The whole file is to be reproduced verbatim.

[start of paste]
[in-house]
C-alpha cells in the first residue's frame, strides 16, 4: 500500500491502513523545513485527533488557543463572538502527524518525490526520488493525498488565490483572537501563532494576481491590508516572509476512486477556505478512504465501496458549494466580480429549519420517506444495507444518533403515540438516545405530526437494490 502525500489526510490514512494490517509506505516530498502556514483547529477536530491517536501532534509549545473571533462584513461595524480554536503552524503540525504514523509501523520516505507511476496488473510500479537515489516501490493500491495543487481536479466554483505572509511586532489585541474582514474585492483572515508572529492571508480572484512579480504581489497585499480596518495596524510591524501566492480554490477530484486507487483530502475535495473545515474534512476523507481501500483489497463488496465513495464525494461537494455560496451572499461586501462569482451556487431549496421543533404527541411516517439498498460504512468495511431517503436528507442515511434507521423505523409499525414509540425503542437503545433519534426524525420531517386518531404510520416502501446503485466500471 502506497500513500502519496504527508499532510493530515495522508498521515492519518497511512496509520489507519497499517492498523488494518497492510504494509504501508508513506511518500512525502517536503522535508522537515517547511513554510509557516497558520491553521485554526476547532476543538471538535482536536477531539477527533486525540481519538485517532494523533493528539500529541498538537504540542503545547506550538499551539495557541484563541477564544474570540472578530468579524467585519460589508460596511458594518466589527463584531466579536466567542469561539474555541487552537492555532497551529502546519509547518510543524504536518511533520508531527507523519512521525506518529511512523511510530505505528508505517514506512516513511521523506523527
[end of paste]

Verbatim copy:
[in-house]
C-alpha cells in the first residue's frame, strides 16, 4: 500500500491502513523545513485527533488557543463572538502527524518525490526520488493525498488565490483572537501563532494576481491590508516572509476512486477556505478512504465501496458549494466580480429549519420517506444495507444518533403515540438516545405530526437494490 502525500489526510490514512494490517509506505516530498502556514483547529477536530491517536501532534509549545473571533462584513461595524480554536503552524503540525504514523509501523520516505507511476496488473510500479537515489516501490493500491495543487481536479466554483505572509511586532489585541474582514474585492483572515508572529492571508480572484512579480504581489497585499480596518495596524510591524501566492480554490477530484486507487483530502475535495473545515474534512476523507481501500483489497463488496465513495464525494461537494455560496451572499461586501462569482451556487431549496421543533404527541411516517439498498460504512468495511431517503436528507442515511434507521423505523409499525414509540425503542437503545433519534426524525420531517386518531404510520416502501446503485466500471 502506497500513500502519496504527508499532510493530515495522508498521515492519518497511512496509520489507519497499517492498523488494518497492510504494509504501508508513506511518500512525502517536503522535508522537515517547511513554510509557516497558520491553521485554526476547532476543538471538535482536536477531539477527533486525540481519538485517532494523533493528539500529541498538537504540542503545547506550538499551539495557541484563541477564544474570540472578530468579524467585519460589508460596511458594518466589527463584531466579536466567542469561539474555541487552537492555532497551529502546519509547518510543524504536518511533520508531527507523519512521525506518529511512523511510530505505528508505517514506512516513511521523506523527